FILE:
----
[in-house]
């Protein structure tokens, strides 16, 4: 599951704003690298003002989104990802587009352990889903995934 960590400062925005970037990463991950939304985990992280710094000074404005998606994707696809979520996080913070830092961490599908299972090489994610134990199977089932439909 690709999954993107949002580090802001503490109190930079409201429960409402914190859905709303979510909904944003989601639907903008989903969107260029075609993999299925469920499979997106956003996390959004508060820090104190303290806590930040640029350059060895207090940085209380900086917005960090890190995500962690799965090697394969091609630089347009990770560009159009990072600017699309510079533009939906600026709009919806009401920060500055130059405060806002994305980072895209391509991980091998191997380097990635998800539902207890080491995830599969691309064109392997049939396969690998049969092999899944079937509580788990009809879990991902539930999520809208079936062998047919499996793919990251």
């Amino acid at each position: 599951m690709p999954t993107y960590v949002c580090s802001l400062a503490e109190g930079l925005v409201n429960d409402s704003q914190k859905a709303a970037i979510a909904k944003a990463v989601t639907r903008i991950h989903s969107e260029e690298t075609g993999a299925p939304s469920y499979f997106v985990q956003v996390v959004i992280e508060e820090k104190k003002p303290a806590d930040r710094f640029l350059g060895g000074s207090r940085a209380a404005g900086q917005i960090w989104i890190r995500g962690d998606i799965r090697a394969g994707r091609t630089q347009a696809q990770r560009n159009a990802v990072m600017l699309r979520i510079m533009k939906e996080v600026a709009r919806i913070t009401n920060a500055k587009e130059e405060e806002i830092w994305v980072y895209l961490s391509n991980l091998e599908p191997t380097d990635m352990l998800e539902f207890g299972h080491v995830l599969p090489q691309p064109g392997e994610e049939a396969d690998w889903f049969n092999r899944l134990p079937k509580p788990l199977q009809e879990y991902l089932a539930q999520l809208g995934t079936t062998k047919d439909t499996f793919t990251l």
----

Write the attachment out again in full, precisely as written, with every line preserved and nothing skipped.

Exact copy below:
[in-house]
């Protein structure tokens, strides 16, 4: 599951704003690298003002989104990802587009352990889903995934 960590400062925005970037990463991950939304985990992280710094000074404005998606994707696809979520996080913070830092961490599908299972090489994610134990199977089932439909 690709999954993107949002580090802001503490109190930079409201429960409402914190859905709303979510909904944003989601639907903008989903969107260029075609993999299925469920499979997106956003996390959004508060820090104190303290806590930040640029350059060895207090940085209380900086917005960090890190995500962690799965090697394969091609630089347009990770560009159009990072600017699309510079533009939906600026709009919806009401920060500055130059405060806002994305980072895209391509991980091998191997380097990635998800539902207890080491995830599969691309064109392997049939396969690998049969092999899944079937509580788990009809879990991902539930999520809208079936062998047919499996793919990251």
């Amino acid at each position: 599951m690709p999954t993107y960590v949002c580090s802001l400062a503490e109190g930079l925005v409201n429960d409402s704003q914190k859905a709303a970037i979510a909904k944003a990463v989601t639907r903008i991950h989903s969107e260029e690298t075609g993999a299925p939304s469920y499979f997106v985990q956003v996390v959004i992280e508060e820090k104190k003002p303290a806590d930040r710094f640029l350059g060895g000074s207090r940085a209380a404005g900086q917005i960090w989104i890190r995500g962690d998606i799965r090697a394969g994707r091609t630089q347009a696809q990770r560009n159009a990802v990072m600017l699309r979520i510079m533009k939906e996080v600026a709009r919806i913070t009401n920060a500055k587009e130059e405060e806002i830092w994305v980072y895209l961490s391509n991980l091998e599908p191997t380097d990635m352990l998800e539902f207890g299972h080491v995830l599969p090489q691309p064109g392997e994610e049939a396969d690998w889903f049969n092999r899944l134990p079937k509580p788990l199977q009809e879990y991902l089932a539930q999520l809208g995934t079936t062998k047919d439909t499996f793919t990251l």